I v. I Exclusion Precludes Coverage for Suit Filed by Former Director
The United States Court of Appeals for the Eleventh Circuit has upheld a district court's grant of summary judgment for an insurer on the grounds that the I v. I exclusion in the policy precludes coverage for a securities class action initiated by a former director. Sphinx Int'l, Inc. v. Nat'l Union Fire Ins. Co., 2005 WL 1389234 (11th Cir. June 14, 2005). In affirming the district court's grant of summary judgment, the court held, inter alia, that the lack of collusion between the underlying litigants did not foreclose the application of the plain language of the exclusion and that the exclusion precluded coverage for the entire underlying action, not simply that portion of the action attributable to the insured plaintiff.
A former director of the insured entity brought a securities class action against the insured entity and several of its directors. Thereafter, the former director solicited and recruited other shareholders to join in the litigation. The insured entity sought coverage for the securities class action under a D&O policy. The insurer denied coverage based on the I v. I exclusion, which barred coverage for claims against the insured entity brought:
By or at the behest of the Company, or any affiliate of the company or any Director or Officer, or by any security holder of the Company, whether directly or derivatively, unless such Claim is instigated and continued totally independent of, and totally without the solicitation of, or assistance of, or active participation of, or intervention of any Director or Officer or the Company.
In response, the insureds filed coverage litigation.
In reviewing the district court's grant of summary judgment to the insurer, the court of appeals rejected the insured entity's three main arguments in holding that the I v. I exclusion barred coverage for the securities class action. First, the insured entity claimed that the exclusion did not apply because the former director who initiated the securities litigation was not a "duly" elected or appointed director and thus did not fall within the scope of coverage under the policy as a "director." The insured entity argued that the former director was not "duly" elected because he had only held a position for a short period of time before the insured entity discovered that he was subject to a covenant not to compete and had misrepresented his experience. The court of appeals upheld the district court's reliance on the dictionary definition of "duly" and its reasoning that a director is "duly" appointed if he is appointed "through regular and proper channels of corporate governance," commenting that "[t]he district court's reasoning is spot on." The court of appeals ultimately concluded that "the plain meaning of 'duly' clearly indicates that [the former director] was a 'duly' elected officer and director because it is undisputed that the procedures by which he was elected were conducted in a due manner, time, and degree."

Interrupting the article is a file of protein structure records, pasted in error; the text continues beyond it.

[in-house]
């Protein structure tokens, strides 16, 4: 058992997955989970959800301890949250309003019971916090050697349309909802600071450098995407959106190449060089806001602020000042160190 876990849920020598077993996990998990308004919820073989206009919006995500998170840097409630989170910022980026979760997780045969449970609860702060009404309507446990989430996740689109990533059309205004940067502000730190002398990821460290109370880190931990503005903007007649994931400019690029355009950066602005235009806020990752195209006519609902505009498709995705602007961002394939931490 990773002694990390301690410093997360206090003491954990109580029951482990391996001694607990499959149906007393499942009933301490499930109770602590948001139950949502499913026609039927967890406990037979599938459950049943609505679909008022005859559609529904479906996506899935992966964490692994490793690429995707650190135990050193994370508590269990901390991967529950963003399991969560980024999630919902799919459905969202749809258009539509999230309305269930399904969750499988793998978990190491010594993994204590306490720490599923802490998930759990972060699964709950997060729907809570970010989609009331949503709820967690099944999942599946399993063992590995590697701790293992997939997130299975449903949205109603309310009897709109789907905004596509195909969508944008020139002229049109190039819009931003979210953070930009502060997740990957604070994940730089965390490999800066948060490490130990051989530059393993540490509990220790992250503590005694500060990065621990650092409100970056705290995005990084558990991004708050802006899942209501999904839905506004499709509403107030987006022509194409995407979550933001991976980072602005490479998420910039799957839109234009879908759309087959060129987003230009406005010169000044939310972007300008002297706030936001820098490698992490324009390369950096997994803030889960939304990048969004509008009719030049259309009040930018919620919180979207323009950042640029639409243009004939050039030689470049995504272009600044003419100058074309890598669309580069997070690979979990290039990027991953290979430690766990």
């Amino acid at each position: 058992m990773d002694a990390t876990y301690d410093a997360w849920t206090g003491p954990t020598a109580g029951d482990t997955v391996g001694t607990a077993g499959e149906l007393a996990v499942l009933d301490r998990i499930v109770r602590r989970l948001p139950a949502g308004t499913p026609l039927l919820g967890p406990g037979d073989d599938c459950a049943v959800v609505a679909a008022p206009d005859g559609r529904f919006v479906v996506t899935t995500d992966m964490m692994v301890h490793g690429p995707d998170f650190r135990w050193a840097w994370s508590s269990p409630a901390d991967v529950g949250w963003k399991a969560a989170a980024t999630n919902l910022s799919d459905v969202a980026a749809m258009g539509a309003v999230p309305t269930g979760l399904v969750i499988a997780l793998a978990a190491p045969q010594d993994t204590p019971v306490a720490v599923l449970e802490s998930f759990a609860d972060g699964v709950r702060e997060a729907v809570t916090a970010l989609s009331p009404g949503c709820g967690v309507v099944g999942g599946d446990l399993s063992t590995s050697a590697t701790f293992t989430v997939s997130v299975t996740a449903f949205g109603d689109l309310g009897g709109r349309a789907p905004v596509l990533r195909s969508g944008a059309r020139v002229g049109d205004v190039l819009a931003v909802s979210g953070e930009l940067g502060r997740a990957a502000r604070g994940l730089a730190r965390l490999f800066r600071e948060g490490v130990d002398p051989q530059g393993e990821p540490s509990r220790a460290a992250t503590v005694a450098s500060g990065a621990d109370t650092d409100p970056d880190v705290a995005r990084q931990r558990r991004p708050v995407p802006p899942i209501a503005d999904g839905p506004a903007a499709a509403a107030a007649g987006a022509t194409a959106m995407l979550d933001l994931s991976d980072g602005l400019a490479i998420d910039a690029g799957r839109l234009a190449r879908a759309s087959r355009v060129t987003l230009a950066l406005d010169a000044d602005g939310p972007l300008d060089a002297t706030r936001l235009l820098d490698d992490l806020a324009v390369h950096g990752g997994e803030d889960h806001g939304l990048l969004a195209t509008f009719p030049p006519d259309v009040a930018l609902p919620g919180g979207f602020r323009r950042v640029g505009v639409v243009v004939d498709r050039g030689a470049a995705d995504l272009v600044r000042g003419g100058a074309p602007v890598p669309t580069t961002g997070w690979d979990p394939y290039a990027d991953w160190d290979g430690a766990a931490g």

The court of appeals also upheld that district court's rejection of the insured entity's argument that the insurer must prove collusion between the underlying parties to invoke the I v. I exclusion. In so holding, the court of appeals opined that a split of authority exists in other courts as to whether the I v. I exclusion is limited in applicability to collusive suits but concluded that, "while there is a conflict, it's fought outside Florida" because Florida's plain meaning jurisprudence does not permit a court to "look behind unambiguous policies in search of countervailing rationales." The court determined that the I v. I exclusion in the policy at issue was unambiguous and concluded that "because the D&O policy's language is unambiguous, we apply it as written." Therefore, no showing of collusion was needed.
Finally, the court of appeals rejected the insured entity's argument that the I v. I exclusion should only apply to preclude coverage for that part of the underlying action directly attributable to the former director. The insured entity attempted to rely on Level 3 Communications v. Federal Insurance Co., 168 F.3d 956 (7th Cir.1999), in support of this argument, noting that the Seventh Circuit in Level 3 Communications applied the I v. I exclusion only to those portions of an underlying settlement attributable to the former director. The court of appeals rejected the insured entity's reliance on that decision, reasoning that "the former-director plaintiff in Level 3 Communications was merely a passive shareholder who joined a larger suit" whereas the former director in this case "brought the lawsuit and recruited every other plaintiff." The court of appeals also reasoned that the policy language at issue in Level 3 Communications only precluded suits "brought or maintained by or on behalf of any Insured" while the policy at issue in the instant case was much broader. The court of appeals concluded that "[w]hile the language in Level 3 Communications gave the court some wiggle room, the language in our case is plain and clear, compelling our conclusion that [the insurer] need not cover [the insured entity] for [the former director's] lawsuit."
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